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Solved

set term

Posted on 2002-03-24
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2,116 Views
Last Modified: 2013-12-27
Hi..

 what is the purpose of doing this;

 set term=vt100, export term;

 tq
 newbie
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Question by:maliksl4141
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Expert Comment

by:jlevie
ID: 6892332
That tells applications that might be run from that session that the current terminal type is the same as a VT100. This is important for text (not GUI) apps that use curses for screen manipulation. By knowing the terminal type they can emit control codes and escape sequences to control the appearance of the screen. Some applications also use that information to control mapping of function keys and/or the keypad.
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Author Comment

by:maliksl4141
ID: 6895415
what are  other choices other than
vt=100

tq
0
 
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Expert Comment

by:jlevie
ID: 6895441
It's way too many to list here. You can see the names of the common types by looking at the files in the terminfo database, either /usr/lib/terminfo/*/* or /usr/share/terminfo/*/*. I'm not in front of a Solaris box right now and don't remember which.

What matters is that you have the correct term setting for whatever terminal you are using. When using a local terminal (either a real terminal or a terminal emulator) that looks like a VT100 you'd need term=vt100. If you were on a Sun console you'd need term-sun, and so forth.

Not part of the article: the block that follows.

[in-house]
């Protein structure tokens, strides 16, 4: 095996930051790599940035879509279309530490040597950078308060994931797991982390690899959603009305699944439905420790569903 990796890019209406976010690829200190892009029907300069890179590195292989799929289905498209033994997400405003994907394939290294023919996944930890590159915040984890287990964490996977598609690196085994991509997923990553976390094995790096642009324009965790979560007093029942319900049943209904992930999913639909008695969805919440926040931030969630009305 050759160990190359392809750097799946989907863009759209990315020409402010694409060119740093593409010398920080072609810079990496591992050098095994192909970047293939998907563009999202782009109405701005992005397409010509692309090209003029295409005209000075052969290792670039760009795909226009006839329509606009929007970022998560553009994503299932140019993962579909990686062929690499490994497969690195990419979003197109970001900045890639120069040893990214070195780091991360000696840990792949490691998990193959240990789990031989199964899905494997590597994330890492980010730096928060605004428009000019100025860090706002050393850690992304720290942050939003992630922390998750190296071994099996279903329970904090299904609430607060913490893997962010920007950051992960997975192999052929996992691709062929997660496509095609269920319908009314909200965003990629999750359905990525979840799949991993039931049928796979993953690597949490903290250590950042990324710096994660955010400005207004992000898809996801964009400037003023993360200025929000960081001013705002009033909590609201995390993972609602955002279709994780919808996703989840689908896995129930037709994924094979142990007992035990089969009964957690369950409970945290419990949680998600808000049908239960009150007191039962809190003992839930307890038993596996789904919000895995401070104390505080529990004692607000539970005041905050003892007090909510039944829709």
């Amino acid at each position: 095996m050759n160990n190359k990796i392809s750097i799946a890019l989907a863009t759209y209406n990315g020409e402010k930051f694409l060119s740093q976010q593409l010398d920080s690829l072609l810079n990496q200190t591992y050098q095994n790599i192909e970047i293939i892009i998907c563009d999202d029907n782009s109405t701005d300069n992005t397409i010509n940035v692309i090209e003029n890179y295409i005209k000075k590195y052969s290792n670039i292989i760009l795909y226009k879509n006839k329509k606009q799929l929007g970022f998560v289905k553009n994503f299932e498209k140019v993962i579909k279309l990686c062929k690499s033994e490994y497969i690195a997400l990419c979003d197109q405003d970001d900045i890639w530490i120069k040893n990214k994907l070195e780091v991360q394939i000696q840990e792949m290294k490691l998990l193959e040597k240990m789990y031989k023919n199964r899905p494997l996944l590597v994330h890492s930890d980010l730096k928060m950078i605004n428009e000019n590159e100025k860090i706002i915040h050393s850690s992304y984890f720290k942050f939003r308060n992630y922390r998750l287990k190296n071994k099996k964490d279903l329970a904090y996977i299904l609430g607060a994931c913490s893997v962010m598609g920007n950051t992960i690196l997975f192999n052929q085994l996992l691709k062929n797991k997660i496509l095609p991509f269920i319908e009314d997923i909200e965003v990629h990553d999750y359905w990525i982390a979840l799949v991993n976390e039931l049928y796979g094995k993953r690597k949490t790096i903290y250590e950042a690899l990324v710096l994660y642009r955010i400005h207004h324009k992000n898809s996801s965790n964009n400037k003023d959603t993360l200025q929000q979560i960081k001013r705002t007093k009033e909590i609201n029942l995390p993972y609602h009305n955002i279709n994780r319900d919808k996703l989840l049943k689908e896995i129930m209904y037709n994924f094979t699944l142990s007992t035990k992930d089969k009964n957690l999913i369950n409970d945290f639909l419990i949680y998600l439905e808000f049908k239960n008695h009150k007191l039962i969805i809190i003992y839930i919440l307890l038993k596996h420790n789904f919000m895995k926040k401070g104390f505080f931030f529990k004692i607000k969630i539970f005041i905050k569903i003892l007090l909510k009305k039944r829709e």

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LVL 40

Expert Comment

by:jlevie
ID: 6896859
Correction on the path to the terminfo files. On Solaris it's /usr/share/lib/terminfo. And there's some 1670 terminal types on a Solaris 8 system.
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Author Comment

by:maliksl4141
ID: 6898368
one more q

 how to know what term i'm currently use.

  tq
  newbie
0
 
LVL 40

Accepted Solution

by:
jlevie earned 30 total points
ID: 6898466
Well, that depends on what you are using. Most terminal emulators (Hyperterm on windows, xterms on Unix, etc.) default to or are compatible with a VT100. Hardware terminals can come in a variety of models and you have to check the docs for the model you're using to find out what its type is.
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Author Comment

by:maliksl4141
ID: 6898549
tq
it helps me
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